Zero Waste Tea – buy & make waste free tea
Want to know how to become a zero waste tea drinker?
Being British I know that tea drinking is a pretty big deal! Brits consume over 60 billion cups each year (I think about half that figure is my parents!)
I mean who doesn’t love a nice warm mug of their favourite blend…and plastic!?
Yup…I said plastic!
The vast majority of tea drinkers use individual bags to brew their favourite blend. It’s quick and convenient.
However, a lot of teabags actually contain small amounts of plastic to stop them falling apart.
So, you may have thought that teabags could be composted but actually the bags themselves are made of up to 30 percent polypropylene. That’s a plastic that will not decompose and should not be composted.
More and more people are looking to become as waste free as possible so it makes sense to look at the habits that we can change pretty easily. Take a look at our 50+ zero waste swap checklist.
This drive to become waste free is awesome and needs to be encouraged so we’ve put together a quick guide to get you zero waste tea drinking…
How to make zero waste tea…
There are a few steps we can take to make sure that we’re ridding our planet and our body of plastic teabags and the packaging their supplied in.
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Buy loose tea.
Probably the easiest way to zero waste tea guzzling is to buy loose tea leaves in bulk.
We buy Organic Fairtrade tea as many others have been found to contain pesticides above approved levels. Look for USDA in America and Soil Association logos in the UK.
Companies who sell zero waste tea
If you can find a local shop that sells loose tea then buy there…otherwise you can order online:
The American company Arborteas sells Fairtrade organic loose tea leaves in compostable packaging. They can actually be composted in your garden compost heap! How amazing is that!
If you’re in the Europe (and the UK) then have a look at Jardins De Gaia
In the UK you can buy beautiful teas from The Guilded Teapot.
To my knowledge these companies all pack their tea leaves in paper bags but please check there have been no changes before you order or add a delivery note asking for zero waste packaging.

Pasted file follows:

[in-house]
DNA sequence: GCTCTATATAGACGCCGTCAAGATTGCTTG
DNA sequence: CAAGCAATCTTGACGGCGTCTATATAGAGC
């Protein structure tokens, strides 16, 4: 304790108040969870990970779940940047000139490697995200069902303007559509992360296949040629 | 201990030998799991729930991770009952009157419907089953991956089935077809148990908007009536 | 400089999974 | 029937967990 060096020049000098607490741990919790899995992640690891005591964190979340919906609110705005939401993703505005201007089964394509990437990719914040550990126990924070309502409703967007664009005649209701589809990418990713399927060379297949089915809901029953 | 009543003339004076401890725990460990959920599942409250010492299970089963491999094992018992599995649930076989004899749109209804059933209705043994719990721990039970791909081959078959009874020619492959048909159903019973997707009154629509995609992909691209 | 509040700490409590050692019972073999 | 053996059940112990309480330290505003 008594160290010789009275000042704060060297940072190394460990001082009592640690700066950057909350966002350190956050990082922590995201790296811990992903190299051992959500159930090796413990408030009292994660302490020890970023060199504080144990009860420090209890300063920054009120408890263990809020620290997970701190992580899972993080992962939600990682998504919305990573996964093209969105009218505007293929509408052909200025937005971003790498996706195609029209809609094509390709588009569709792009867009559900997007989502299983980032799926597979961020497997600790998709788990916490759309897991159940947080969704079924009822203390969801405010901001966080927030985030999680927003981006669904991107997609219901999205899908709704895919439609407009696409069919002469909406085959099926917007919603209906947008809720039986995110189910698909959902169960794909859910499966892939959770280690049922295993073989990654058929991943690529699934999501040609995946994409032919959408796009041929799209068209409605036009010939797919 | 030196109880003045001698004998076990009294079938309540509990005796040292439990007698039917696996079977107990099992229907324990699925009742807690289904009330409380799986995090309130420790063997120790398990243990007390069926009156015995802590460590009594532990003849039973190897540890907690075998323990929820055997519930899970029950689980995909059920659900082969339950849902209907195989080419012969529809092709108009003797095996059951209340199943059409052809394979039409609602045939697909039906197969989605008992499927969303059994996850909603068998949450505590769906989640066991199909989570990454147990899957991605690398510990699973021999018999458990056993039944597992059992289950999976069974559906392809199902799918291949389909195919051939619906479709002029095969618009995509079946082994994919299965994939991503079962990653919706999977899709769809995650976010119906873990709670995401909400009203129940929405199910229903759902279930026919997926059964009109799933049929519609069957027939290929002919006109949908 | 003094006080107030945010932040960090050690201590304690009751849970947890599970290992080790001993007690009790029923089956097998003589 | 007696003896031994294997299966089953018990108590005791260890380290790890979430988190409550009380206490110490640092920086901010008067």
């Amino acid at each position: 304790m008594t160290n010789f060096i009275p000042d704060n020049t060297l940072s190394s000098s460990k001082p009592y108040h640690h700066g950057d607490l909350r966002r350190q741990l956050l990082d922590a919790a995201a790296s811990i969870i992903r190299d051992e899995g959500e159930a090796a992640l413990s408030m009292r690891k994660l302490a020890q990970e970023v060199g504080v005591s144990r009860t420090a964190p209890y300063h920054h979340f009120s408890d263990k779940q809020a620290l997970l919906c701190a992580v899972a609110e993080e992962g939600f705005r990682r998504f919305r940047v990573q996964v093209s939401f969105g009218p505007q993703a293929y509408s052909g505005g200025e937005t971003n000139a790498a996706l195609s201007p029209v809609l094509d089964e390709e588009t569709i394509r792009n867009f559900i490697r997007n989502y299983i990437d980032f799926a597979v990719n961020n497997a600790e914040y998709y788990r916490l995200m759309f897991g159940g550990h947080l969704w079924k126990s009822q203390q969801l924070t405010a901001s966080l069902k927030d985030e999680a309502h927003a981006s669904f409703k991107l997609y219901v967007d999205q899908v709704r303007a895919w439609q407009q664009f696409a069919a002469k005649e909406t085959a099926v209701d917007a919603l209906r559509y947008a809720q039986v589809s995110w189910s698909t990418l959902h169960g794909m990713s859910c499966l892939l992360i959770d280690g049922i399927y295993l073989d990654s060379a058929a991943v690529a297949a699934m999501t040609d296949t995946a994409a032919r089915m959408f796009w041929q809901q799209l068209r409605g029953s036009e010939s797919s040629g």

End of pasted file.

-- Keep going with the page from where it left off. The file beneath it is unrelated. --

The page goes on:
When your tea arrives decant it into your own jars so that it stays fresh.
Tea strainers for zero waste tea
Tea strainers come in a few different forms:
The sit on the cup strainer.
These tea strainers are designed to rest on the edge of your mug or tea-pot while your tea brews.
They’re great as there’s not much chance of escaped tea leaves given it’s solid structure.
You literally add some tea leaves or herbs pour your water over the top and allow to stew until the desired strength is reached.
Then you can tip your plastic free tea leaves in your compost and enjoy your zero waste tea with a happy conscience.
The ball strainer.
In all honesty I think this type of tea strainer is pretty useless. In my experience, the catch often comes loose in the mug leaving tea leaves floating around.
Personally I’d avoid them as it’s best to buy something that’s built to last.
The reusable fabric strainer.
What about a reusable fabric strainer!?
I’ve not tried these myself but I can’t see why they wouldn’t work. Perhaps slightly harder to clean than a steel strainer not take up less space.
If you often make tea for a lot of people then consider a tea-pot with a built-in strainer or one you can balance on top like in my first link.
It will save you having to strain your blend separately into each mug.
Zero Waste Tea On The Go
If you’re a big infusion drinker then you could look at purchasing a travel mug with built-in strainer (especially if you buy takeaway drinks regularly).
Grow your own zero waste tea
Obviously, by far the best way to drink zero waste tea is to grow your own.
Not only is it great for local wildlife but it’s packed with nutrients.
You only need a window sill or a small pot outside to be able to grow some delicious herbs.
They’re great for adding to food and make the most amazing teas.
Mint is great for stomach pains and ginger brilliant if you have a cold or flu.
Give it a go!
We hope you’ve found our zero waste tea guide helpful.